Friday, July 29, 2011

Rating System

Amanda, over on the Dead White Guys blog, just posted asking about how people rated books. I'm copying and pasting my comment here, because I'm pretty sure everyone rates books differently. Just like the teacher who hands out As on a rare occasion, my 5 star rating is reserved for something special.

In GoodReads, here is how I have it divided:
5 stars - amazing, life-changing, I will buy a copy if I don't own it
4 stars - solid, good book, might even read again someday
3 stars - okay but not my style, or it didn't live up to the hype
2 stars - just not great, nothing special
1 star - surprised I finished it, a disappointment

What isn't really included here is the way I feel about the rare book I give 5 stars to. It is the book I finish and immediately reread the first bit because I don't want it to be over, or will write fan mail to the author, or stop and read parts out loud because I want to hear them, or literally clasp the book to my chest and take breaks because I want to make it last. That, and only that, is a five-star book.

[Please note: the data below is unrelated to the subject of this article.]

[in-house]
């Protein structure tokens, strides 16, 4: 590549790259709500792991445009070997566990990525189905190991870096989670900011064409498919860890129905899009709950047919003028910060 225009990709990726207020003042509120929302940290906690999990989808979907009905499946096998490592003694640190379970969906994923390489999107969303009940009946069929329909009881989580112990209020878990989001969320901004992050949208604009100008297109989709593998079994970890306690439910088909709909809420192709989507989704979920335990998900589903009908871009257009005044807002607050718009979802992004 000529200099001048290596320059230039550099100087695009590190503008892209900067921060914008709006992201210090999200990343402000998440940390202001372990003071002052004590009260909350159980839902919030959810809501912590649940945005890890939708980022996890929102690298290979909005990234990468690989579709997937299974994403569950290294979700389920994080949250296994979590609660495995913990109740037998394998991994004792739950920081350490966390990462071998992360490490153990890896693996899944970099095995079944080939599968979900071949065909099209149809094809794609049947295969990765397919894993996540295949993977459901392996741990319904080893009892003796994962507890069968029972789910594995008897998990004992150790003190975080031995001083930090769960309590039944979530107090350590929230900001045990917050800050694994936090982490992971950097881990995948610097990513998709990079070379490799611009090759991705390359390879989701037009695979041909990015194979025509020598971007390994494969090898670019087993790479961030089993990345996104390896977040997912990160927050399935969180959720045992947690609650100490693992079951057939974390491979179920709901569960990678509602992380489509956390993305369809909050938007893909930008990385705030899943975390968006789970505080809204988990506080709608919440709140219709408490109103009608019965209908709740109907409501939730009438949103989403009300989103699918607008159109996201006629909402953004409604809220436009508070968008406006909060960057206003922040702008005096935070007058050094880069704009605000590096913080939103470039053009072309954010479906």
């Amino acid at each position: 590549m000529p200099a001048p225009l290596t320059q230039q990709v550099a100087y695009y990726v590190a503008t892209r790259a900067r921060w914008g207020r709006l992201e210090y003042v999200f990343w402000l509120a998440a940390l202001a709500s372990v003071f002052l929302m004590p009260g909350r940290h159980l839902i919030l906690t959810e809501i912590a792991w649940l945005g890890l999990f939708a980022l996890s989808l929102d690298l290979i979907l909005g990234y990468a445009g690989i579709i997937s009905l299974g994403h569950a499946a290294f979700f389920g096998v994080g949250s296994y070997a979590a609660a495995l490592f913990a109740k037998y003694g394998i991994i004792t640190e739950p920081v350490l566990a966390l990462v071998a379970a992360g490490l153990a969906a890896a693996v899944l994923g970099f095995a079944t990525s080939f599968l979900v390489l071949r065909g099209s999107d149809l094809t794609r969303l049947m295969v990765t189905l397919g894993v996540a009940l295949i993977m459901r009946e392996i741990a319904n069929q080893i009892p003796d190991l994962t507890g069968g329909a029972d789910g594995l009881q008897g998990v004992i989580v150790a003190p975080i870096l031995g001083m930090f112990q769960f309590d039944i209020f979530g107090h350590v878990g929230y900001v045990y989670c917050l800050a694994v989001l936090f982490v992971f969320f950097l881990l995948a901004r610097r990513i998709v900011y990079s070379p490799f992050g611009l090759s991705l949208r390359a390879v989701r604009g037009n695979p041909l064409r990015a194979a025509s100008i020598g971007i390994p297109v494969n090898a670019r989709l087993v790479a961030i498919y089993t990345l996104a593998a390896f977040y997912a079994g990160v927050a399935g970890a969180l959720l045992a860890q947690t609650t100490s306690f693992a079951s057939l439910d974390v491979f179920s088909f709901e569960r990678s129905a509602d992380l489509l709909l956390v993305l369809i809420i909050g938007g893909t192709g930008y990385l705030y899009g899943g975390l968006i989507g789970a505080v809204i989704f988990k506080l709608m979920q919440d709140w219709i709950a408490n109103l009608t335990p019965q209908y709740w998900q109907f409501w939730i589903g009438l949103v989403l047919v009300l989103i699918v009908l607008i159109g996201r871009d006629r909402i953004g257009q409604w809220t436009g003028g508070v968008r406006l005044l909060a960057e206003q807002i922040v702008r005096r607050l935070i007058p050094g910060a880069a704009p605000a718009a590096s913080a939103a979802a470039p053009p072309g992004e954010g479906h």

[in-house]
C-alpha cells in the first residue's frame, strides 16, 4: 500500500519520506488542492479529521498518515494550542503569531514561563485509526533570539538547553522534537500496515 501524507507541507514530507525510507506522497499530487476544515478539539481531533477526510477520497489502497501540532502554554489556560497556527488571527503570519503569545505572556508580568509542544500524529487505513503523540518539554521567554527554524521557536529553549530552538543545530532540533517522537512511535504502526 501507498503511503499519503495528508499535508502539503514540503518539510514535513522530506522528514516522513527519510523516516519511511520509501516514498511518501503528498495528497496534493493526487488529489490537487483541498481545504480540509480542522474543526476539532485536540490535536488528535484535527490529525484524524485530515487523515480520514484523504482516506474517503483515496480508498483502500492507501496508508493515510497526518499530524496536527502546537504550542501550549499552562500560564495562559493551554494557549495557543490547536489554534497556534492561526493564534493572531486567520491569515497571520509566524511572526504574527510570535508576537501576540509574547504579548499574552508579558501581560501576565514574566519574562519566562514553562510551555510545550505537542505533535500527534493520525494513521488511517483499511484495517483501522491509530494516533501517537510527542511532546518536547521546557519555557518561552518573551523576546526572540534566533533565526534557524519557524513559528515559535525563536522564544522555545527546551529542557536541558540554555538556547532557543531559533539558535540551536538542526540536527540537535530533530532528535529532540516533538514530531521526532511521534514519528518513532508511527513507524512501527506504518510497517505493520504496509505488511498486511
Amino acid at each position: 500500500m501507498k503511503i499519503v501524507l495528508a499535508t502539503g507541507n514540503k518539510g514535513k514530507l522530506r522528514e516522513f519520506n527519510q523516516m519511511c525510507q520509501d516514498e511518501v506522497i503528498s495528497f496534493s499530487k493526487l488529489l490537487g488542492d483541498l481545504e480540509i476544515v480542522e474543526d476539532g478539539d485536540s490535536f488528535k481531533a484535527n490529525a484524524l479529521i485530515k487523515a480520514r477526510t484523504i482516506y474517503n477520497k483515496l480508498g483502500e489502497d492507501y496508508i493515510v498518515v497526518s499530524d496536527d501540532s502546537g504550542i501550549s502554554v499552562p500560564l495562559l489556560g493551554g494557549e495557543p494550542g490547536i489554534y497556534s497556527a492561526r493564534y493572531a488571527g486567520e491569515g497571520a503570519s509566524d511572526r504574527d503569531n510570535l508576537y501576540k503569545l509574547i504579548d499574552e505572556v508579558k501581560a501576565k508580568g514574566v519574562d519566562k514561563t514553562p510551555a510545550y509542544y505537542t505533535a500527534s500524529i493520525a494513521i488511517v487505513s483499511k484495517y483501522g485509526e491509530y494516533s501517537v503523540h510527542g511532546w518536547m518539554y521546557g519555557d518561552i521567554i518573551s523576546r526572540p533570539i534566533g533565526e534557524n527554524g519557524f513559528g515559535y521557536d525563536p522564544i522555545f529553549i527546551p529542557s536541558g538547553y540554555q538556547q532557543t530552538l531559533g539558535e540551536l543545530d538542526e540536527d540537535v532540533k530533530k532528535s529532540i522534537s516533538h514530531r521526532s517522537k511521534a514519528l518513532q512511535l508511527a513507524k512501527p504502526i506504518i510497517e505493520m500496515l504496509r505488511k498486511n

Tuesday, July 26, 2011

Man Booker Prize 2011 Longlist Announced

The longlist for the 2011 Man Booker Prize was announced today. I am not ashamed to admit that I do not recognize any of the authors, which means I will learn a great deal as I read through the nominees. Four of the nominees are first-time novelists, according to the news release, so it will be interesting if any of them make it to the shortlist. Three of the thirteen won't be available in the USA by the time the shortlist is announced, and one isn't even listed in yet.

Julian Barnes - The Sense of an Ending (Jonathan Cape - Random House)
This title won't be available stateside until January 2012

Sebastian Barry - On Canaan's Side (Faber)
This title comes out in the states September 8, 2011

Carol Birch - Jamrach's Menagerie (Canongate Books)

Patrick Dewitt - The Sisters Brothers (Granta)

Esi Edugyan - Half Blood Blues (Serpent's Tail - Profile)

Yvvette Edwards - A Cupboard Full of Coats (Oneworld)

Alan Hollinghurst - The Stranger's Child (Picador - Pan Macmillan)
This comes out October 11, 2011

Stephen Kelman - Pigeon English (Bloomsbury)
Just released last week!

Patrick McGuinness - The Last Hundred Days (Seren Books)